In the small village of Cabracancha nestled in the Andes Mountains of Peru, Viani Estrada listens to her son read a children’s book. Friends and family gather around, relaxing in the shade of their church building after an afternoon meal. He sounds out words in his language, Wanca Quechua, diligently working his way through the story of Noah and the ark. Some of the people, especially those in the older generation, have never been able to read Quechua and it’s a treat to hear a young person read it to them.
Viani nods along word-by-word. “I’m the pastor of our church,” she said. “It used to be that parents would not allow their children to speak Quechua. They’d force them to speak Spanish even though none of them really spoke Spanish very well. Since the arrival of the Wanca New Testament, they’ve valued Wanca much more and have begun reading it as a family.”
Viani remembers the beginning. “At first when people saw the New Testament, they said, ‘There’s no way we can use that; it’s too difficult! We don’t know how to read!’ But little by little, I read and taught them from the Wanca New Testament,” she said. “They became more and more comfortable with the idea of reading in their own language, and then they realized, ‘Oh, it really is easy! It’s written just the way we talk! There’s no problem with it.’”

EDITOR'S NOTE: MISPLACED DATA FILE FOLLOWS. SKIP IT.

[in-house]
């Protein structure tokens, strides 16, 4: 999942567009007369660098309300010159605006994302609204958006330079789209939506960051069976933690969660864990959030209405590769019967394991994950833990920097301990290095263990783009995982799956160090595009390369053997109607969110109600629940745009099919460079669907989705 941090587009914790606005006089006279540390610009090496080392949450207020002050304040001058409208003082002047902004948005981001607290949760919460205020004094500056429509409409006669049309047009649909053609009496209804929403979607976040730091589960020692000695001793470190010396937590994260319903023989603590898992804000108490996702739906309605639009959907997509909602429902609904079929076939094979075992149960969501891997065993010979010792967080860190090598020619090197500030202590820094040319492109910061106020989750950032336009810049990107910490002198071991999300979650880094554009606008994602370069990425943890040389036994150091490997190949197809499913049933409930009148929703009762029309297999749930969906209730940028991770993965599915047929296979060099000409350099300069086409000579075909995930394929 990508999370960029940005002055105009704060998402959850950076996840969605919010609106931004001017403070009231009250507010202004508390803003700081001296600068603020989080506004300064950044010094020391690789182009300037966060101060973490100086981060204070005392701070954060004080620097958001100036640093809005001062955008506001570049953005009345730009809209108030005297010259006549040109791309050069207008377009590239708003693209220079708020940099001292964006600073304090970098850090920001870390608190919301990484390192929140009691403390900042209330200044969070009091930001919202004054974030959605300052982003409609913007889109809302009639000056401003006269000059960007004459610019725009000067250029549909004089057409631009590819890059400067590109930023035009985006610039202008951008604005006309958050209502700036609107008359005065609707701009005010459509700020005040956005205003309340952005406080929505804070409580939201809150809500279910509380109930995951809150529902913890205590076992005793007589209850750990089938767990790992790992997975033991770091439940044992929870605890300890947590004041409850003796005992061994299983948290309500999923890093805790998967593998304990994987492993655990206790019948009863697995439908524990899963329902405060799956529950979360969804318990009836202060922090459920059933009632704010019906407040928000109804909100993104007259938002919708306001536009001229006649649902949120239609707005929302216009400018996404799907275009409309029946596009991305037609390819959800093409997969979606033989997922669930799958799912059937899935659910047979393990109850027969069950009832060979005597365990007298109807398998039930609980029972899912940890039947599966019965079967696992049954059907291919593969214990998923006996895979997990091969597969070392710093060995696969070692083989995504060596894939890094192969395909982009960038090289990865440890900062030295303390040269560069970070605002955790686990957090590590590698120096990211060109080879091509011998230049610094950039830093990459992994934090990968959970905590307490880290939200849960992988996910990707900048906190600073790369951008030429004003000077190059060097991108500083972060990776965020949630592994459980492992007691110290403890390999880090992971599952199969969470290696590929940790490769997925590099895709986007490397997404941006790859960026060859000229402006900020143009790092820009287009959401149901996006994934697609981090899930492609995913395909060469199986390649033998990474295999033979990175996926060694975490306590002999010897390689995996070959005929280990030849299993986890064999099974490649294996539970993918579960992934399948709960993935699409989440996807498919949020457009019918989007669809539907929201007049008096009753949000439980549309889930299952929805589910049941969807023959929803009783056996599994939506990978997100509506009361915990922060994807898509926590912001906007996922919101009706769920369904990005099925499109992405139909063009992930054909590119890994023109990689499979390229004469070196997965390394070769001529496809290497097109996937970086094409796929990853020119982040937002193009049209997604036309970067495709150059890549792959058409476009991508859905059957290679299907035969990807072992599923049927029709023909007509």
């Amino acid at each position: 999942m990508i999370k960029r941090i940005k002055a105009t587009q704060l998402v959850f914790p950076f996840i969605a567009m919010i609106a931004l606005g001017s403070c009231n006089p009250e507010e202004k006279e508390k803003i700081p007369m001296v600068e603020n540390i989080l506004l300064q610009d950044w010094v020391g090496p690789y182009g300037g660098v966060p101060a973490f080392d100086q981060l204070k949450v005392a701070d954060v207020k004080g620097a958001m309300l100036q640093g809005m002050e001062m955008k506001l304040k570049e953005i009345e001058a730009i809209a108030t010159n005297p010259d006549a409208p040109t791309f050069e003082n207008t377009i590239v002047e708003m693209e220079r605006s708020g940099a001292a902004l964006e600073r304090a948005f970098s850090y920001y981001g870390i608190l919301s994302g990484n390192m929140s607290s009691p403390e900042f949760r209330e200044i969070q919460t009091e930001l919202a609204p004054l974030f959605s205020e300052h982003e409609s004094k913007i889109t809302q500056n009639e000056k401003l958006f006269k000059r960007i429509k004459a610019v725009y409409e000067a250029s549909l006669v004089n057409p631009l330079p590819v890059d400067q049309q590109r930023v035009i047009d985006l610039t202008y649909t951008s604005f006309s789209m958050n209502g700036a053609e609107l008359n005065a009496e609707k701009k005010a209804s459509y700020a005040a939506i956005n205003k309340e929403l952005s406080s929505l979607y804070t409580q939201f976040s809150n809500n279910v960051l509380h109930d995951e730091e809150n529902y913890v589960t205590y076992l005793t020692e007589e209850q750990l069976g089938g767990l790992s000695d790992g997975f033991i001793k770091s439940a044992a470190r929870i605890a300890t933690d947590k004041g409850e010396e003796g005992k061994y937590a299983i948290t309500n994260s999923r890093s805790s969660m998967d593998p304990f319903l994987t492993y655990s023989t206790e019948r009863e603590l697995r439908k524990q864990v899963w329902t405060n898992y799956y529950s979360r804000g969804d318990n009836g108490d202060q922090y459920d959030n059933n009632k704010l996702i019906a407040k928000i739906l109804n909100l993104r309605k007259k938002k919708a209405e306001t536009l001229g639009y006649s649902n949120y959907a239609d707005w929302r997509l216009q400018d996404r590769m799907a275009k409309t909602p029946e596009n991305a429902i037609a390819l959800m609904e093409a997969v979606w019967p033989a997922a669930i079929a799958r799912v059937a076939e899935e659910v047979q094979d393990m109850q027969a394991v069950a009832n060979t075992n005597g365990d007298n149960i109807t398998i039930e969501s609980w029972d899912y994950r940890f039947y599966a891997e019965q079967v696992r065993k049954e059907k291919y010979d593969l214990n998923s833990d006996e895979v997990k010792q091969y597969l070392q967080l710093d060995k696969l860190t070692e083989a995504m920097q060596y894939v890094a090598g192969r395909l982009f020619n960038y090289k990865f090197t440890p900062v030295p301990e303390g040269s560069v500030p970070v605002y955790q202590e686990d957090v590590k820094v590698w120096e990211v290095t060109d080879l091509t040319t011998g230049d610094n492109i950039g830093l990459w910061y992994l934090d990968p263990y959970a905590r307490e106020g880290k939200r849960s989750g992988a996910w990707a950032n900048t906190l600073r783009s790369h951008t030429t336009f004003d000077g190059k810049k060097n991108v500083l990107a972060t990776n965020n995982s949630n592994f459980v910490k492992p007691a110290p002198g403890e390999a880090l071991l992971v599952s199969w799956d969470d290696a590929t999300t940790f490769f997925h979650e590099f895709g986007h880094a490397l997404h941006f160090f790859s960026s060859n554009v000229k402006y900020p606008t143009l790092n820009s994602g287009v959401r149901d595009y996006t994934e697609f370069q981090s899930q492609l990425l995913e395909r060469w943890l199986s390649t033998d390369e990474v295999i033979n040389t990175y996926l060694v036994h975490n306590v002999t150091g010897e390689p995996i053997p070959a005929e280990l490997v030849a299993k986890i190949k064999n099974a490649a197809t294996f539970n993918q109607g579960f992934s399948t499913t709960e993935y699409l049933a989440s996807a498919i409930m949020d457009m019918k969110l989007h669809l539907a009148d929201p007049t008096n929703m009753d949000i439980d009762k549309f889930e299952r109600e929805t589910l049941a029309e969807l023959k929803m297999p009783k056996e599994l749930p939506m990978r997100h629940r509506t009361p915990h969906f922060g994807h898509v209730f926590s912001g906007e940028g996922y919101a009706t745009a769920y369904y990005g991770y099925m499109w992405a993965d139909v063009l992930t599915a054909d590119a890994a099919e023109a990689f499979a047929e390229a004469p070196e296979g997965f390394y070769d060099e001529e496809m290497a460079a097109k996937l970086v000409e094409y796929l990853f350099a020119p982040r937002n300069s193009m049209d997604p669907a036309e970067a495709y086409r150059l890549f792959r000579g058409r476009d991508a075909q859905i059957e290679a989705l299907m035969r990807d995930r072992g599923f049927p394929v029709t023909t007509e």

Those who can’t read listen carefully to those who can. Then they recite those passages over and over until they memorize them. “Once they have it memorized, they have it in their hearts, and they know it,” she said. “They’re able to apply it to their own lives.”
Before Viani had the New Testament in Wanca Quechua, she tried to preach from the Spanish Bible. It was hard for everyone to understand — even Viani. But with new resources in Wanca, like the New Testament and children’s Bible storybooks, she and her congregation are excited about God’s Word like never before.
Idol worship has been another major roadblock for the Wanca Quechua congregation. “But since the arrival of the Wanca New Testament, they’ve discovered that a real God exists — a God who created everything, who created them!” Viani said. Now when they’re sick, they pray to God to heal them, instead of statues of plaster or carved wood.
Viani knows that transformation rarely happens in isolation. For God’s Word to reach the Quechua, it has taken a large team and we thank you! Wycliffe Bible Translators is grateful for all who take part in supporting translation and literacy projects like this one including those who give through the Combined Federal Campaign.